Sat, Feb 07, 2009 - Page 3 News List

Foreign ministry plans to promote business abroad

MUSCLEMinister of Foreign Affairs Francisco Ou said Taiwan had to improve cooperation with other countries and assist local companies in setting up shop overseas

By Jenny W. hsu  /  STAFF REPORTER

The Ministry of Foreign Affairs will seek ways to amend legislation to release additional incentives for local businesspeople to invest in countries that do not have diplomatic ties with Taiwan, Minister of Foreign Affairs Francisco Ou (歐鴻鍊) said.

The ministry will also update its offices abroad about President Ma Ying-jeou’s (馬英九) new focus on bolstering the nation’s economic viability, he said.

Speaking at the annual spring banquet for diplomats on Thursday night, Ma said the global economic slump meant that the ministry had to shoulder a new mission by boosting Taiwan’s diplomatic strength as well as its economic muscle.

Ma urged the foreign ministry to help Taiwanese businesses find new opportunities abroad and fortify the nation’s economic ties with the international community.

Taiwan will also place more emphasis on offering foreign aid to countries in need, he said.

In an interview with Central News Agency, Ou said that, given the global financial crisis and the detente with China, Taiwan had to improve bilateral cooperation with other countries, especially in Southeast Asia.

To accommodate the need for more people with financial know-how, the ministry would increase training opportunities in the trade and commerce fields, and might also including questions on financial topics in its entrance examinations, he said.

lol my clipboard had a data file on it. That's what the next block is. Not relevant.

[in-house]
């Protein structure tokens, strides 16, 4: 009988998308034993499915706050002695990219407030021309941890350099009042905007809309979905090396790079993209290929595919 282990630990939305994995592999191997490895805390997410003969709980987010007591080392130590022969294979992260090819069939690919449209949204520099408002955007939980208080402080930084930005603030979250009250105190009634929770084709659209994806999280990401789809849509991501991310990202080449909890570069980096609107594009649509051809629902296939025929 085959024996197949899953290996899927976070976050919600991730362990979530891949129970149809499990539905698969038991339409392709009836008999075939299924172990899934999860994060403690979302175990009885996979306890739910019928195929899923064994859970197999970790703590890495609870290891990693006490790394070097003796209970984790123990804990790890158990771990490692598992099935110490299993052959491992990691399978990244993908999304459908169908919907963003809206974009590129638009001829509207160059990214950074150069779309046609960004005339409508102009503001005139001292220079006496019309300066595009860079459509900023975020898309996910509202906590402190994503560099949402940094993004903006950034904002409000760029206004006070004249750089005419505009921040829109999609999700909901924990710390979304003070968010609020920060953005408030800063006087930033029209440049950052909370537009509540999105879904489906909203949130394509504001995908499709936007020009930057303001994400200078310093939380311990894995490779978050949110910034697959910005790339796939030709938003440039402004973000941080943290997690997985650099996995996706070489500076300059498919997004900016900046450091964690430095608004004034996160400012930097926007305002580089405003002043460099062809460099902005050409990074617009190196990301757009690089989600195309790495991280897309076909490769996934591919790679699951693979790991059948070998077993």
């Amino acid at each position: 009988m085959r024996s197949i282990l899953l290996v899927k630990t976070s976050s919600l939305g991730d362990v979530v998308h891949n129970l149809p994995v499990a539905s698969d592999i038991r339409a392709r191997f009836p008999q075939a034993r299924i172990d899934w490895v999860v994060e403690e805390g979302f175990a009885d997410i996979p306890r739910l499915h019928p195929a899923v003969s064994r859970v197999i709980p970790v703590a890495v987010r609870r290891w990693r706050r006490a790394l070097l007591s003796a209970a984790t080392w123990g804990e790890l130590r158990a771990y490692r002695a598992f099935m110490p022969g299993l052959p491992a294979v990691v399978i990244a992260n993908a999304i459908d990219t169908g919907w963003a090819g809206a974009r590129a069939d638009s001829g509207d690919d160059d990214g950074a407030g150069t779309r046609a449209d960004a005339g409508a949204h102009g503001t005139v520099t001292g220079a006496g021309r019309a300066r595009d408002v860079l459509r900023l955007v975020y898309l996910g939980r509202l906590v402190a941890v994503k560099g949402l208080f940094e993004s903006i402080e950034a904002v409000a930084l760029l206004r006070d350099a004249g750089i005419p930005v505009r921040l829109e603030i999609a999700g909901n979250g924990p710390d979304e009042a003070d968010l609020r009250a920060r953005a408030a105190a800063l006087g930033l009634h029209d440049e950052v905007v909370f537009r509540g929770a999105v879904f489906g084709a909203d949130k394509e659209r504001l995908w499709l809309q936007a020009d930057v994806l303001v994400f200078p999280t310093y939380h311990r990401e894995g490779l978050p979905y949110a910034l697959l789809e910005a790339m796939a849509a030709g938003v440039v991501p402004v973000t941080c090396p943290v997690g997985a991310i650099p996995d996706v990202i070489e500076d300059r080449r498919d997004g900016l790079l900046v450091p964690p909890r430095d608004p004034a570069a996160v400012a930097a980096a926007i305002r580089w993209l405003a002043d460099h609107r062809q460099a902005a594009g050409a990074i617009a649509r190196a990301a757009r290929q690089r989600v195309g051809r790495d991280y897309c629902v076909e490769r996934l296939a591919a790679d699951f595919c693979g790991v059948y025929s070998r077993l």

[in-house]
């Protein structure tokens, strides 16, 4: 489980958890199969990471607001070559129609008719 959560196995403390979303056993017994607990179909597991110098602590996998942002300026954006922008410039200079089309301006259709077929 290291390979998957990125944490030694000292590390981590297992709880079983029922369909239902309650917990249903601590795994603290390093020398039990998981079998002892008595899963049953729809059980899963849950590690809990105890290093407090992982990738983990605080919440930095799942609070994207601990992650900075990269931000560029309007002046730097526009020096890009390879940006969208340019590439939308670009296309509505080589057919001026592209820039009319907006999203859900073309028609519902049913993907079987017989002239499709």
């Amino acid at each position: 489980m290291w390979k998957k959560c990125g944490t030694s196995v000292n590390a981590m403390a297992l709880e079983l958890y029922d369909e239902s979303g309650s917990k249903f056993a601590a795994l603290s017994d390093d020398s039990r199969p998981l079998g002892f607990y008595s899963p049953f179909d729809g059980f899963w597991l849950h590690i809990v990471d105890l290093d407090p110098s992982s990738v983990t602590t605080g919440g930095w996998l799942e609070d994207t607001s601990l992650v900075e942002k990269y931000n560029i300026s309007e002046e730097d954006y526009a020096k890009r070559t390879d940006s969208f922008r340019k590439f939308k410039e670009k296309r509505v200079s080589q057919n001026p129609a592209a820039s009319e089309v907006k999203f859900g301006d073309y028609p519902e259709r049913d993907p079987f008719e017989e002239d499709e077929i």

The government’s foreign policy does not end with cementing ties with its existing allies, but also includes strengthening links with non-allies in the absence of official relations, he said.

He said foreign services personnel should strive to build a strong network of friends in local industry and create a lucrative investment environment in foreign countries to pique local investors’ interest after assessing the potential and risks of each country.

Currently, the ministry offers incentives for Taiwanese investors in only a few selected ally countries, Ou said, promising to find ways to amend the policy by expanding incentive programs to investments in non-ally nations.

A senior ministry official, who was speaking on the condition of anonymity, said promoting economic relations has always been a priority for the ministry and that the government could act as a matchmaker between Taiwanese businesspeople and the foreign industries to bolster trade.

“The importance of the ministry would diminish if it dealt only with political issues,” the official said. “The government does not have to spend an exorbitant amount of money. What we can do is be the conduit between Taiwanese investors and foreign businesses.”

Jasmine Huggins, the charge d’affaires for St Kitts and Nevis, said her country welcomes Taiwanese investors and, depending on the type of business, her government offers corporate tax holidays ranging from 10 to 15 years.

Huggins added that some investors could also enjoy full exemption from import duty for parts and raw materials.

Czech Republic representative Jaroslav Dolecek said his country, as well as all of Europe, welcomes Taiwanese cooperation in joint projects in various fields including science and technology.

Dolecek said his country also offers an array of tax deductions and grants for foreign investors.

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